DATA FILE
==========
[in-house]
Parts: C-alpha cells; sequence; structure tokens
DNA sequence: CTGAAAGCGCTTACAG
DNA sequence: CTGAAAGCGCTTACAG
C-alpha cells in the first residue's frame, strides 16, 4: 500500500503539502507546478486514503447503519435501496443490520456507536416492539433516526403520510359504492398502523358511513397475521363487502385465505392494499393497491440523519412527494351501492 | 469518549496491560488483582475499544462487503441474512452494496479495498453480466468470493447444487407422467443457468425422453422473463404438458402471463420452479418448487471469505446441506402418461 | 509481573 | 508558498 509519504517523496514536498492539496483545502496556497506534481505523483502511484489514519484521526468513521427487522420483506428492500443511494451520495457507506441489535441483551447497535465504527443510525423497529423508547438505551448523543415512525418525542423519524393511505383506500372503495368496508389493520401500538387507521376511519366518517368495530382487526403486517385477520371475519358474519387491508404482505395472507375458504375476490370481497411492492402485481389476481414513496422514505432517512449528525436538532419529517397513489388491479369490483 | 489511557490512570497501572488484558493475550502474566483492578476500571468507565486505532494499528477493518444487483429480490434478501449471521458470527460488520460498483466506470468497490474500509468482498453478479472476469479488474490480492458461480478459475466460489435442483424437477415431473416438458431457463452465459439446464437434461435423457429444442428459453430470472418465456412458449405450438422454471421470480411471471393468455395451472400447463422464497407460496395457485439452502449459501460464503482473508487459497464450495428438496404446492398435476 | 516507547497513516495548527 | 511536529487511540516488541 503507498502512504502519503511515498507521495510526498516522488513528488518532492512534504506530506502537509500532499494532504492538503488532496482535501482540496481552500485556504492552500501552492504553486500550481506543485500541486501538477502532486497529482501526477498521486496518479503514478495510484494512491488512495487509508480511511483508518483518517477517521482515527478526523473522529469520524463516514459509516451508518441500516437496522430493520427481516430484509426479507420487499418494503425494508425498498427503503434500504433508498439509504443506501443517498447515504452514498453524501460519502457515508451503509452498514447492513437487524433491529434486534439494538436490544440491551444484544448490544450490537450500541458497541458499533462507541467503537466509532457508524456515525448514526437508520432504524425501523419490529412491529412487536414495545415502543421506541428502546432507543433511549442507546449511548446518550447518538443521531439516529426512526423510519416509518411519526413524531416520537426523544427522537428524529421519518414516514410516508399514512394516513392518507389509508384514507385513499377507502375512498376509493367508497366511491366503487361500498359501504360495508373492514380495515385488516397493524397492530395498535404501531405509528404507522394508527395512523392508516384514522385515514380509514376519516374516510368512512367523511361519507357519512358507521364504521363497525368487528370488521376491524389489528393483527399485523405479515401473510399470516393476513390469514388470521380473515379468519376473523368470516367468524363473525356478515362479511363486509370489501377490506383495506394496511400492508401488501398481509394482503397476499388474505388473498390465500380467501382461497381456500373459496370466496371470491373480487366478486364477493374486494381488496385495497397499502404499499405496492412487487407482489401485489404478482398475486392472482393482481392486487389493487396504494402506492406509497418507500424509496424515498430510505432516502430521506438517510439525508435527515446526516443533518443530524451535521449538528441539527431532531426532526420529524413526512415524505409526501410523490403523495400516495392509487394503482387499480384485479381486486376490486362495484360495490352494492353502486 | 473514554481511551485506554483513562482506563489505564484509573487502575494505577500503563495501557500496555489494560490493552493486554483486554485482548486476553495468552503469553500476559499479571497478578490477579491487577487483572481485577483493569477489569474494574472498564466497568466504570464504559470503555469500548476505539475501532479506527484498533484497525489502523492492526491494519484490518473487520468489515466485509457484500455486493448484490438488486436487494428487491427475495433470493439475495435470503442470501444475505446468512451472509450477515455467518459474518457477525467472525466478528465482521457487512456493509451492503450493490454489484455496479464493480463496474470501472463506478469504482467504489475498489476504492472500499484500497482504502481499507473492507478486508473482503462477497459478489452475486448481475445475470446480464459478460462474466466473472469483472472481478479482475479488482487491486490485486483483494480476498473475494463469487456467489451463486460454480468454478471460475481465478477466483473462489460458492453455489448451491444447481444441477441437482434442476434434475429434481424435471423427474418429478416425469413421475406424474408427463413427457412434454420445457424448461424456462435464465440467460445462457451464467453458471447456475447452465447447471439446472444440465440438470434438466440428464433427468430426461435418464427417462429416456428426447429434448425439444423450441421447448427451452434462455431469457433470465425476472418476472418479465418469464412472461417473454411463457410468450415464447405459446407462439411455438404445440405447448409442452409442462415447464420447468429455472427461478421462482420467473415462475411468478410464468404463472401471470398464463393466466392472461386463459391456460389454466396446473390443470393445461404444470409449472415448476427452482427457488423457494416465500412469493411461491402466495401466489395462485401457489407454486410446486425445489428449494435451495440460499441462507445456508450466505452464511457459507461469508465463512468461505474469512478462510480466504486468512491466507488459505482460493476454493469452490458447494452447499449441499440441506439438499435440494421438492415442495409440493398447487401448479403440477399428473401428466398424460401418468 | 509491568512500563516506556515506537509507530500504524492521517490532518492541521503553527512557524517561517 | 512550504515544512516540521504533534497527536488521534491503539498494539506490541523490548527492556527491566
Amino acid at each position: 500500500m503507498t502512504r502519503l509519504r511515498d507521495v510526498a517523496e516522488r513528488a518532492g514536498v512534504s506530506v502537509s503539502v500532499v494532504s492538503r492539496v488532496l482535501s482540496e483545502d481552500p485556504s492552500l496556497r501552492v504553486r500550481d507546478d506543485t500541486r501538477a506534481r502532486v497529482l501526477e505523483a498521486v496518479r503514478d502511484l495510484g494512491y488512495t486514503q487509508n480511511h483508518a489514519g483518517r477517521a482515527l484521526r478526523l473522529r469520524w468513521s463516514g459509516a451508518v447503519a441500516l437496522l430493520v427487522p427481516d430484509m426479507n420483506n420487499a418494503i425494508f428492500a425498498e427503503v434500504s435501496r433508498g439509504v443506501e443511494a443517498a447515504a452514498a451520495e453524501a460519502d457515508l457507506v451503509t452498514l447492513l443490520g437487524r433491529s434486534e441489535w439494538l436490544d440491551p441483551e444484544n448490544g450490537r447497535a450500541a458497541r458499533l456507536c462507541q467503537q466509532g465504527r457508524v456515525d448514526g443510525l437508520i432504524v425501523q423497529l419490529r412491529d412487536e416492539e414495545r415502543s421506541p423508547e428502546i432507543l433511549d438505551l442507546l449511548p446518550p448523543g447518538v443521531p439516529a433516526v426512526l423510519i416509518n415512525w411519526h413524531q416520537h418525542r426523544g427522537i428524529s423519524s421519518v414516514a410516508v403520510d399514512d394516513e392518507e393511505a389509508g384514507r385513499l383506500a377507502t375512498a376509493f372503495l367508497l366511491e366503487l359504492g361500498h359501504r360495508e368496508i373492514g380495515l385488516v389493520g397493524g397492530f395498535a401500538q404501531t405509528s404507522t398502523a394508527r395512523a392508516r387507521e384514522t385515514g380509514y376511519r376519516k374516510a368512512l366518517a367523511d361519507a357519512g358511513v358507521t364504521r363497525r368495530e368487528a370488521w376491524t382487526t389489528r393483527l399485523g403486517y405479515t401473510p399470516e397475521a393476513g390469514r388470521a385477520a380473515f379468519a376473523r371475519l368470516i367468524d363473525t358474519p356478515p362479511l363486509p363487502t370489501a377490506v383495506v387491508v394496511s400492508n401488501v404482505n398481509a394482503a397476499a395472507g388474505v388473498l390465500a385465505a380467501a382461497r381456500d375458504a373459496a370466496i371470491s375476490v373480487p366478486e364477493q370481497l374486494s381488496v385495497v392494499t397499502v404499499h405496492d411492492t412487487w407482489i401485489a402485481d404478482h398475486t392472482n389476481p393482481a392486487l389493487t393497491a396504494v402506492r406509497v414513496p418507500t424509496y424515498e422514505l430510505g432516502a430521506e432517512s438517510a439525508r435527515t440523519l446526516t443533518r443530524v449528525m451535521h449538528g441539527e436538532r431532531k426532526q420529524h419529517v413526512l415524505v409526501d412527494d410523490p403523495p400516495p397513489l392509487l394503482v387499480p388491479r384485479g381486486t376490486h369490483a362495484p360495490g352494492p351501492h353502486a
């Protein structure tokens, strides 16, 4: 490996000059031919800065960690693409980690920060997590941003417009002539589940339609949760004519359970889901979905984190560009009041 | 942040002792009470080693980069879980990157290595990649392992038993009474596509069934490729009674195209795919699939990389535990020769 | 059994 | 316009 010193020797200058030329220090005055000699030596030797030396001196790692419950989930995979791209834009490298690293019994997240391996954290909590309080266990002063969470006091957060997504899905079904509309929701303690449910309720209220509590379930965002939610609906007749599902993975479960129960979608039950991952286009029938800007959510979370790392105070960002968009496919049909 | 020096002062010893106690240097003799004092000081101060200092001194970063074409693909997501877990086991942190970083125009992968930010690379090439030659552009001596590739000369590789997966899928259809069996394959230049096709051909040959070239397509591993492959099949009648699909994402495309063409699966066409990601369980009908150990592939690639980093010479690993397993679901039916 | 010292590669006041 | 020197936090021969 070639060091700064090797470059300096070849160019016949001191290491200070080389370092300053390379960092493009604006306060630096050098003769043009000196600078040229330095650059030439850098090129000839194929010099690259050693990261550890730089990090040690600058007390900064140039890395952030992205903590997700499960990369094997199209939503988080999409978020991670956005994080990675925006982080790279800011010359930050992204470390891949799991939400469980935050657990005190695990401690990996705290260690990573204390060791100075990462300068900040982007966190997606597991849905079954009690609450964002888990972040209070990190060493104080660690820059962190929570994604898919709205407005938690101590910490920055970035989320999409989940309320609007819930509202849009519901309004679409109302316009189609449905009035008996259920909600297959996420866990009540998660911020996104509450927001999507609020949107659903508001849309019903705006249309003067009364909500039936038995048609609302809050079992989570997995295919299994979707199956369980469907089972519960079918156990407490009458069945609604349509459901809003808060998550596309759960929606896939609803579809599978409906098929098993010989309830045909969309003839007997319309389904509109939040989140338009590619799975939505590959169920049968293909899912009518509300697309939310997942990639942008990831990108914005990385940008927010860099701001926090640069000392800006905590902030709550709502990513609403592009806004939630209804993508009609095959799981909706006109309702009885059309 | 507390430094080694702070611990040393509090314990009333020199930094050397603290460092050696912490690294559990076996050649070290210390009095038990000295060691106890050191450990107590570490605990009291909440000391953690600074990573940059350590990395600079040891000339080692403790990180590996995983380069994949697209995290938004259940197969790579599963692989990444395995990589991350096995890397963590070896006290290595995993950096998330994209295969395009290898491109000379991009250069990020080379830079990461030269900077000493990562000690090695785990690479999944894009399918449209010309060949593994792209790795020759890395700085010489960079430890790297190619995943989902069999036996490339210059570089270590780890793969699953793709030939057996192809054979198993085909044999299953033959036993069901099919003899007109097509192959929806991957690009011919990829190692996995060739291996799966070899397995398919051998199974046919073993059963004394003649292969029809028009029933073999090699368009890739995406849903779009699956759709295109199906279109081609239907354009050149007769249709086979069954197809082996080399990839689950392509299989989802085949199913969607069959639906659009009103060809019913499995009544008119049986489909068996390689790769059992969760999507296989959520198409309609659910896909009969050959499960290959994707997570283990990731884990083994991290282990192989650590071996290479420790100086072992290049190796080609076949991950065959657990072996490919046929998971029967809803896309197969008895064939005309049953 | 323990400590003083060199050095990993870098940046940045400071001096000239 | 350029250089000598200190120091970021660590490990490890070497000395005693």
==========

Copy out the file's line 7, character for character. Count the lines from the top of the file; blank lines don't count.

């Protein structure tokens, strides 16, 4: 490996000059031919800065960690693409980690920060997590941003417009002539589940339609949760004519359970889901979905984190560009009041 | 942040002792009470080693980069879980990157290595990649392992038993009474596509069934490729009674195209795919699939990389535990020769 | 059994 | 316009 010193020797200058030329220090005055000699030596030797030396001196790692419950989930995979791209834009490298690293019994997240391996954290909590309080266990002063969470006091957060997504899905079904509309929701303690449910309720209220509590379930965002939610609906007749599902993975479960129960979608039950991952286009029938800007959510979370790392105070960002968009496919049909 | 020096002062010893106690240097003799004092000081101060200092001194970063074409693909997501877990086991942190970083125009992968930010690379090439030659552009001596590739000369590789997966899928259809069996394959230049096709051909040959070239397509591993492959099949009648699909994402495309063409699966066409990601369980009908150990592939690639980093010479690993397993679901039916 | 010292590669006041 | 020197936090021969 070639060091700064090797470059300096070849160019016949001191290491200070080389370092300053390379960092493009604006306060630096050098003769043009000196600078040229330095650059030439850098090129000839194929010099690259050693990261550890730089990090040690600058007390900064140039890395952030992205903590997700499960990369094997199209939503988080999409978020991670956005994080990675925006982080790279800011010359930050992204470390891949799991939400469980935050657990005190695990401690990996705290260690990573204390060791100075990462300068900040982007966190997606597991849905079954009690609450964002888990972040209070990190060493104080660690820059962190929570994604898919709205407005938690101590910490920055970035989320999409989940309320609007819930509202849009519901309004679409109302316009189609449905009035008996259920909600297959996420866990009540998660911020996104509450927001999507609020949107659903508001849309019903705006249309003067009364909500039936038995048609609302809050079992989570997995295919299994979707199956369980469907089972519960079918156990407490009458069945609604349509459901809003808060998550596309759960929606896939609803579809599978409906098929098993010989309830045909969309003839007997319309389904509109939040989140338009590619799975939505590959169920049968293909899912009518509300697309939310997942990639942008990831990108914005990385940008927010860099701001926090640069000392800006905590902030709550709502990513609403592009806004939630209804993508009609095959799981909706006109309702009885059309 | 507390430094080694702070611990040393509090314990009333020199930094050397603290460092050696912490690294559990076996050649070290210390009095038990000295060691106890050191450990107590570490605990009291909440000391953690600074990573940059350590990395600079040891000339080692403790990180590996995983380069994949697209995290938004259940197969790579599963692989990444395995990589991350096995890397963590070896006290290595995993950096998330994209295969395009290898491109000379991009250069990020080379830079990461030269900077000493990562000690090695785990690479999944894009399918449209010309060949593994792209790795020759890395700085010489960079430890790297190619995943989902069999036996490339210059570089270590780890793969699953793709030939057996192809054979198993085909044999299953033959036993069901099919003899007109097509192959929806991957690009011919990829190692996995060739291996799966070899397995398919051998199974046919073993059963004394003649292969029809028009029933073999090699368009890739995406849903779009699956759709295109199906279109081609239907354009050149007769249709086979069954197809082996080399990839689950392509299989989802085949199913969607069959639906659009009103060809019913499995009544008119049986489909068996390689790769059992969760999507296989959520198409309609659910896909009969050959499960290959994707997570283990990731884990083994991290282990192989650590071996290479420790100086072992290049190796080609076949991950065959657990072996490919046929998971029967809803896309197969008895064939005309049953 | 323990400590003083060199050095990993870098940046940045400071001096000239 | 350029250089000598200190120091970021660590490990490890070497000395005693």